Bristol laboratory develops robotic assistants for performing minimally invasive keyhole surgery with precision and dexterity.
When submitting yourself for even a minor operation, you’d be forgiven for expecting the surgeon to have a long list of skills including good vision, dexterity and a sense of precision.
These are exactly the qualities Bristol Robotics Laboratory (BRL) was looking for in its smart surgical SMARTsurg project to develop advanced RAMIS (Robot Assisted Minimally Invasive Surgery) technology.
Using robots in keyhole surgery offers many advantages compared to traditional Minimally Invasive Surgery, including improvements in those three important attributes of vision, precision and dexterity.
Such a demanding project isn’t something that can be achieved without using a wide range of expertise and the SMARTsurg project has taken on board a team of ten institutions across Europe made up of highly experienced clinical, academic and industrial partners.
To meet the exacting requirements of drive and position motors, BRL teamed up with precision motor supplier, maxon. The project makes use of maxon DC motors and controllers to drive and position the 3-finger surgical instrument that goes inside the body.
The instrument will be controlled by exoskeletons that fit over the surgeon’s hands. In addition, they will also develop smart glasses to allow the surgeon to have a realistic view of what is taking place inside the body. The team found maxon products were easy to use and offered the precision and high power density necessary for this application.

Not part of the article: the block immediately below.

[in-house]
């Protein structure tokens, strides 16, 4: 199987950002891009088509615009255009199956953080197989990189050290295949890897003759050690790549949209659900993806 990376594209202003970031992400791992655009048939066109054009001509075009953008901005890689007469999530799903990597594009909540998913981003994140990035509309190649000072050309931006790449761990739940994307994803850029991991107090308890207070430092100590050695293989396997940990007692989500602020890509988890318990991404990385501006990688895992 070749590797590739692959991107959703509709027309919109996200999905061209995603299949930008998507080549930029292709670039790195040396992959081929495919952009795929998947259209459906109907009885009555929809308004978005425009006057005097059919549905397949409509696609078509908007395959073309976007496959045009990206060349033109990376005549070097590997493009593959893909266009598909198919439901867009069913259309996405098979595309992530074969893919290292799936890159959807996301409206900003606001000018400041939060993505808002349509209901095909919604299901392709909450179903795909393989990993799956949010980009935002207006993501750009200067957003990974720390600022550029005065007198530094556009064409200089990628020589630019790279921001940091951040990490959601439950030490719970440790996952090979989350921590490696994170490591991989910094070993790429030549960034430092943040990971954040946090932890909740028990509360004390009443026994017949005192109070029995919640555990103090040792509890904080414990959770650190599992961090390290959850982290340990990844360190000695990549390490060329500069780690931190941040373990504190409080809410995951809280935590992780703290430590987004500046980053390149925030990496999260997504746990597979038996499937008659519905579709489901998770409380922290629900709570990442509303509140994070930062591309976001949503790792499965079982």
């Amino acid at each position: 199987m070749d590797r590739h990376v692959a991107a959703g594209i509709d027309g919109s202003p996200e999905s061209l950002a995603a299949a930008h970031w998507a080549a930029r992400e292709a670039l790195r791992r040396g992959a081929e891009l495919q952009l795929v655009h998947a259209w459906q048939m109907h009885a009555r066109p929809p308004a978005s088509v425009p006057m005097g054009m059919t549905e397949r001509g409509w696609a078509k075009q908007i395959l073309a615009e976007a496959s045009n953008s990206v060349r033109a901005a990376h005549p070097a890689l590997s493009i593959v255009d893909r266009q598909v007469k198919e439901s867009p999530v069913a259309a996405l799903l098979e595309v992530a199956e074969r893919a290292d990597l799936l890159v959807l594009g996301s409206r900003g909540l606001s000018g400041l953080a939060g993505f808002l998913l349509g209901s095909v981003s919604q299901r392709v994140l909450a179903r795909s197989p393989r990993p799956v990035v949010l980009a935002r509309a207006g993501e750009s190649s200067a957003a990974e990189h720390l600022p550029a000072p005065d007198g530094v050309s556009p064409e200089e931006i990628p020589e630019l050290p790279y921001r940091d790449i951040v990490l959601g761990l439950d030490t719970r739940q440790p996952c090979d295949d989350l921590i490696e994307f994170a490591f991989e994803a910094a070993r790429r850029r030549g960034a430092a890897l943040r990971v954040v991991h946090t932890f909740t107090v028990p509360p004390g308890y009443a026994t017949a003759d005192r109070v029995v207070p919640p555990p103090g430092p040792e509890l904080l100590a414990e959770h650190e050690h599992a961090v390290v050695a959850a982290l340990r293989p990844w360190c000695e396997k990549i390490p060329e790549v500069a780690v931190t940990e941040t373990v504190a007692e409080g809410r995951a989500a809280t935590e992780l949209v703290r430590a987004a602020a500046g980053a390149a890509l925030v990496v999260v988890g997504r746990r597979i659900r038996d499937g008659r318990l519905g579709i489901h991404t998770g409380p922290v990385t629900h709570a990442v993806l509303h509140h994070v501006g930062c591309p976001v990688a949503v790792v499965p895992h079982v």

BRL used the maxon online configurator to select and configure the DCX 19 S brushed DC motor, GPX 22 gearbox and ENX 10 encoder.
Selecting and designing the maxon products online enabled the best fit package in terms of output torque, speed and encoder feedback. Physical dimensions could also be realised, simply and quickly including full technical details of the package published, including 3D CAD model, at the touch of a button. The maxon EPOS2 positioning controller and the CAN communication protocol were used to ensure each axis responds to commands from the master controller in terms of position, speed and torque.
The potential for the use of such technology in minor surgical procedures is very large but BRL nonetheless remains pragmatic.
According to Sanja Dogramadzi, Professor of Medical Robotics at BRL, whilst the popularity of RAMIS is steadily increasing, the potential for improving patient outcomes and the potential for other procedures is not fully realised, largely because of serious limitations in the current instrumentation, control and feedback to the surgeon.
“Specifically, restricted access, lack of force feedback, and use of rigid tools in confined spaces filled with organs pose challenges to full adoption. The development of robotic surgical platforms has introduced 3D vision and significant improvements in the levels of dexterity. Robot Assisted Minimally Invasive Surgery will reduce the demand on the surgeon, shorten training time and deliver accuracy, safety and reduced procedure time,” she explains.